- Comments (296)
They sure are funny-looking, but fiddleheads are a truly unique (and delicious!) market find. Learn why you should give these wild veggies a try, and find out how to cook the crunchy green delicacies.
Also called fiddlehead ferns, these edible delights are coiled fern fronds that appear on the plant for about 2 weeks before blossoming into feathery, green leaves.
Cooked fiddleheads have a chewy bite and taste like a cross between asparagus and green beans. One-half cup has 35 calories, 2 grams of protein and almost 30 percent of your daily fiber needs.
Once you bring them home from the market, store fiddleheads tightly-wrapped in the fridge and use within two days (they spoil quickly). They can be eaten raw or cooked, but I prefer cooked. To prepare, rinse well and blanch in boiling water for 3 to 5 minutes. Drain. Pat dry and saute until tender with a pat of butter and a pinch of salt. If you like a little kick, add a sprinkle of red pepper flakes and a clove of crushed garlic.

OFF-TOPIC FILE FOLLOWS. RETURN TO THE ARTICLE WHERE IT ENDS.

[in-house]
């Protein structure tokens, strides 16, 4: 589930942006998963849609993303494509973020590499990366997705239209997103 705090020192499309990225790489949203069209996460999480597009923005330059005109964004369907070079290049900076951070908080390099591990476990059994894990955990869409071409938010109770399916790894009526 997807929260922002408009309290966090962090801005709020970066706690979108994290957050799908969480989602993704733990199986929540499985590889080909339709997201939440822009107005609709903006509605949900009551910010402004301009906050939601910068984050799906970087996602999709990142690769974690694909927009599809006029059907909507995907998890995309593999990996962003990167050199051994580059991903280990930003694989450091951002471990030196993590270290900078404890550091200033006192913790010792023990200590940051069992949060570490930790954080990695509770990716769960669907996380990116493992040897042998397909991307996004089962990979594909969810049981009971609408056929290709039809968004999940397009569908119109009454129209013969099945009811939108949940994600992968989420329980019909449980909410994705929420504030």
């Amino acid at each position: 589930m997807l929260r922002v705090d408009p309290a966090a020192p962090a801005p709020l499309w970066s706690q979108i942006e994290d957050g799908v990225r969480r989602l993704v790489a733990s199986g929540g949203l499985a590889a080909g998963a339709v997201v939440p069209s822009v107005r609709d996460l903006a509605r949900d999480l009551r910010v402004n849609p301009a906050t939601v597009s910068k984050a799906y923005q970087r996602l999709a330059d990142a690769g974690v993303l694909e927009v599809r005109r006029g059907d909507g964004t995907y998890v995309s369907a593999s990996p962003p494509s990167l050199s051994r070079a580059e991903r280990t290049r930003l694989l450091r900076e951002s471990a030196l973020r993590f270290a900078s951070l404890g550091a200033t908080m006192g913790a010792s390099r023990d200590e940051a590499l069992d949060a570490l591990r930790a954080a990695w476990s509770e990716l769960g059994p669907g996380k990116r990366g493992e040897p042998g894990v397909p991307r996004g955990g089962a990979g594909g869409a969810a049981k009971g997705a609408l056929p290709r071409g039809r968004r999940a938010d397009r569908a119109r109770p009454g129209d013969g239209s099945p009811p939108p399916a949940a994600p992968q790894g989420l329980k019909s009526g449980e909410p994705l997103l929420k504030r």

More ways to enjoy fiddleheads:
• Steamed and tossed with homemade salad dressing
• Sauteed and tossed with pasta
• Raw or cooked as a pizza topping (Sounds a little weird, but trust me, it’s amazing.)
TELL US: Have you ever tried fiddleheads?
Dana Angelo White, MS, RD, ATC, is a registered dietitian, certified athletic trainer and owner of Dana White Nutrition, Inc., which specializes in culinary and sports nutrition. See Dana’s full bio »
You Might Also Like:
If zucchini is a seasonal staple in your kitchen, be on the lookout at farmers markets for tiger zucchini, a less common variety. Named for its pale green stripes, tiger zucchini is a European hybrid that is best when harvested young (on the smaller side). The flavor is sweet and nutty with a tender crunch.Read more